Before my mother lost her ability to speak I asked her what Alzheimer’s was like. She answered: “There’s something I want to say, it’s on the tip of my tongue, but my tongue just won’t work.”
My mother told me that four months before entering her new living space designed specifically for Alzheimer’s patients, some would call it a nursing home. I refuse to call my mother’s apartment a nursing home because when I was a kid we used to joke about her going to one. She would jokingly tell me, “When I’m old and drooling just make sure I still look good.” To me, if I admit she’s in a nursing home I’m also fulfilling a prophecy.
Truth be told, I don’t think I can tell you what having Alzheimer’s is like. I don’t have it — not that I know of, at least. What I can tell you is that four months before Elizabeth Pride, my mom, then 68, moved into her new apartment we talked about it.
We shared about what the disease felt like as I was driving her down a wavy road in Windham, Maine known as William Knight Road. It’s one of those wavy roads that your parents tell you not to speed on — but it’s the first road you see how fast your car can go with the help of the massive hills.
Mom and I had just done some “garage saleing,” and my mom, always thinking of other people, bought my Dad a book. I remember that I had to count the cash for her because I could sense she was very nervous about having to figure out how many bills to handover to the woman who was probably 15 years older than her. In fact, I can remember thinking, “This is stupid, my mom is so much younger than this old lady — yet this lady seems perfectly healthy and my mom isn’t. It’s just not fair.”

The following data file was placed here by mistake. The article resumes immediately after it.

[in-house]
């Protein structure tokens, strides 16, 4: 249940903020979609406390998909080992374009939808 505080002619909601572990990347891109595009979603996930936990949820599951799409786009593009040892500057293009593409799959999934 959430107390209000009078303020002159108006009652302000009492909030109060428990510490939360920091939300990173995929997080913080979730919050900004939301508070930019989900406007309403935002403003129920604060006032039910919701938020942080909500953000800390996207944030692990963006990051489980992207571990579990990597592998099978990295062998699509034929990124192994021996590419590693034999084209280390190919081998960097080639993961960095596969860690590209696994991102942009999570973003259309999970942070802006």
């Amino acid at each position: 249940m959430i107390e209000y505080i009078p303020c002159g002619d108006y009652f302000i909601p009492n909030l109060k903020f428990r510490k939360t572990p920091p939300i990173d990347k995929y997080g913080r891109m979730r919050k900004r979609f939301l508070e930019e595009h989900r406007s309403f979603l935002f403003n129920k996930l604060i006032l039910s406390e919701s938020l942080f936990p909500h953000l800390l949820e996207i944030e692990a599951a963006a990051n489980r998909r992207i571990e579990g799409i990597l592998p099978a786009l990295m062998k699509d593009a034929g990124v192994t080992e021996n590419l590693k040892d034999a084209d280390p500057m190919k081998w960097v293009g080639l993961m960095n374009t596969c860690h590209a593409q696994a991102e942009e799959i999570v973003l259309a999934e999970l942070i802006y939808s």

I was right. It’s not fair.
When we pulled away from the location where the sale was happening my mother told me that the disease is “sad and unfair — the one thing in this whole world she prayed she would never get.” Right after confessing this to me my mother looked out the passenger window and spotted some beautiful yellow flowers. She quipped, “I love those.” Without thinking, I responded, “You want them?” She said that she did, and I pulled over.
The one challenge of these budding flowers was that they lie in the flower bed of a home that was located on the side of the road. These flowers were not wildflowers — in fact, they were planted there on purpose by some faithful gardener. That didn’t stop me.
I got back in the car and handed my mother the yellow flowers and she held them close to her face and breathed in. We laughed that I had stolen them from the yard and just like that she said, “I’m sorry, who are you again? Where are we going?”
I reminded my mom that I was her youngest son and we had just spent the day garage sailing, picking flowers, and laughing. I told her it was a great day. She replied, “Of course we did. I remember you. Sometimes I just get confused.”
So, what is Alzheimer’s like? It’s a like a gargantuan mirror to life reminding us that something could be lurking in our future that would make us really regret not stopping the car, stealing the flowers, and laughing all the way back home. It’s not fair, it’s not prejudice, it is angering, heartbreaking, and final.
Most of all, Alzheimer’s is a reminder that perhaps what we’re doing today doesn’t matter that much. Maybe this weekend we shouldn’t pace the yard behind the lawnmower, or catch up on past-due proposals, perhaps we should simply covet our time together creating memories that if someday are stolen from us, someone else can recant.